On the left side there is a hose adapter that allows you to connect the cooler to a constant water supply such as an outdoor spigot.  Very nice touch – connect a garden hose, turn on the water and you no longer need to get up and refill the tank.  The cooler has an auto-shutoff valve that will prevent the water tank from overflowing.

The included remote control does everything the front panel controls do.  It does not respect the panel lock, though, which is a very good thing.  You can change settings without having to get up and unlock the cooler.  The remote worked well from about 9 feet away even when I was sitting in direct sunlight.

Does it work?

As I said at the beginning, right after moving here from Seattle we had a very long and VERY unseasonable cold spell.  Gray, cloudy skies, rain, temperatures anywhere from the mid-40’s to the low-60’s.  Not exactly the “we need cooling, stat!” kind of weather.

All good things come to an end, though, and over the last week, we have started to move back to normal weather.  Which means hot and humid.  Given how evaporative coolers work, you might think that the Honeywell cooler might be a mismatch for our home.  And you’d be wrong.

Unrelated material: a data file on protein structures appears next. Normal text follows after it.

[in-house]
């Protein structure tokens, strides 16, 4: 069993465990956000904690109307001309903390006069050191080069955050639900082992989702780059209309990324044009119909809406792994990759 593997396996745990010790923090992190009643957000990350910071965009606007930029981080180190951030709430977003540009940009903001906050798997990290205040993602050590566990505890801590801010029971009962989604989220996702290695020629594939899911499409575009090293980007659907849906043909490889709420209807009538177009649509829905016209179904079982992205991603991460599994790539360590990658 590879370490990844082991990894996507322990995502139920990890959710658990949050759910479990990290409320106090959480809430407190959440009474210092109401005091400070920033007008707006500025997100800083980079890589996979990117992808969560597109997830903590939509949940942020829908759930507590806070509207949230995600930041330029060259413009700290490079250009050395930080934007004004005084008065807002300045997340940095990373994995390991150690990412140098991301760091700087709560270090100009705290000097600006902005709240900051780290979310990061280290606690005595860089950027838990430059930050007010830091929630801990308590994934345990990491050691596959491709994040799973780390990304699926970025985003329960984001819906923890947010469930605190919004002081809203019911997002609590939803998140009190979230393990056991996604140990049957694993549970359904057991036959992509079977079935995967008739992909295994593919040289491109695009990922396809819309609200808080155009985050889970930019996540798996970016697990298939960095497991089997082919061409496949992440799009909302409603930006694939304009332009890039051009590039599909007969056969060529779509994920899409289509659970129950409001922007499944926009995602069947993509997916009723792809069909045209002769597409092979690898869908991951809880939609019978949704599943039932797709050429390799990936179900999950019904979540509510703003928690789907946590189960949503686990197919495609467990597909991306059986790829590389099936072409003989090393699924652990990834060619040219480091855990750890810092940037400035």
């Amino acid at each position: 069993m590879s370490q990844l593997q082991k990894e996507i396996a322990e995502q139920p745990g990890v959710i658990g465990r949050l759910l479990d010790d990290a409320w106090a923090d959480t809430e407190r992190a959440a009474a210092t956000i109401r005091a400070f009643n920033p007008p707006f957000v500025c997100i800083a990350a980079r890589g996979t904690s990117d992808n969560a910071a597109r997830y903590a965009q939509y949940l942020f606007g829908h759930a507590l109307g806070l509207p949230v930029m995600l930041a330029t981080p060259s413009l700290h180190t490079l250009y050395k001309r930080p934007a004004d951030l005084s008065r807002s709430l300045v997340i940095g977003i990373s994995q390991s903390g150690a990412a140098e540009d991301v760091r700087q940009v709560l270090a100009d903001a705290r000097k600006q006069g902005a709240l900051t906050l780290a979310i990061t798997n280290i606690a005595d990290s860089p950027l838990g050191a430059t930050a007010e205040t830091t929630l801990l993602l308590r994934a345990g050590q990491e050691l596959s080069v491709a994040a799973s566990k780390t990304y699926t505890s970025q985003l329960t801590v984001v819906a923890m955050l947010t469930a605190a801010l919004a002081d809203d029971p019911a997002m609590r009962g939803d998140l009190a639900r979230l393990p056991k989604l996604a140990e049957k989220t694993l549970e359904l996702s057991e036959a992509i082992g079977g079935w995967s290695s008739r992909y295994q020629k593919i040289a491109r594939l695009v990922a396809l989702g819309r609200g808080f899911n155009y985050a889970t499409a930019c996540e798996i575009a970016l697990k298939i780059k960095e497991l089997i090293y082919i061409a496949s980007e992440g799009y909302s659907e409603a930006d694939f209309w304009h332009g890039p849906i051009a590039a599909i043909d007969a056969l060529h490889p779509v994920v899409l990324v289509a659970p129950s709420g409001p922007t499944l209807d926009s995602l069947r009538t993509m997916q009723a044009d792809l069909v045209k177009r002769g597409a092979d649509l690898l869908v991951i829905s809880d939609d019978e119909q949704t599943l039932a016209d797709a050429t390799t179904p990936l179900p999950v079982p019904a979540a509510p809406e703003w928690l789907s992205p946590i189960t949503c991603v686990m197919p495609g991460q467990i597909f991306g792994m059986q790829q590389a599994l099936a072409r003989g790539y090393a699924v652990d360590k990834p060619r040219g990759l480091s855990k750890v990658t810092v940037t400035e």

Over the last 5 days the Honeywell cooler has kept our patio at a comfortable low-70’s temperature range even when the mercury climbed into the upper-80’s.  The cooler runs much quieter than expected – we can have a mostly normal volume communication or watch TV without our neighbors complaining or our ears bleeding.  While it is recommended to keep the cooler out of direct sunlight (duh!) our solar shades for the patio have not yet been installed so there are portions in the late afternoon where the sun is actively trying to burn our furniture and by virtue of association, us.  Even there you can feel a cool breeze as the cooler just continues to do its job.

What I like

  • It cools a pretty large area, and will work even better when our solar shades are installed
  • The constant water supply feature means not having to play Gunga Din with the water tank
  • A Philips screwdriver is all you need to replace filters and keep the cooler working at peak efficiency

What needs to be improved

The only real criticism I could level is that I would like a longer power cord.  With this type of device, you really should not use extension cords, so with a 6 foot power cord your placement options might be a tad limited depending on where your outlet is.

Final thoughts

The Honeywell Evaporative Cooler will give us a real shot at having a 4 season patio and an outdoor life in a place where people disappear indoors between May and October.  If we lived in a place where the heat is dry – say, Arizona – this would be even more efficient.  At $469 it is not a cheap solution, but it is a highly effective one and in my opinion, well worth the money for the benefit it brings.

Price: $465.04
Where to buy: Amazon
Source: The sample for this review was provided by Honeywell.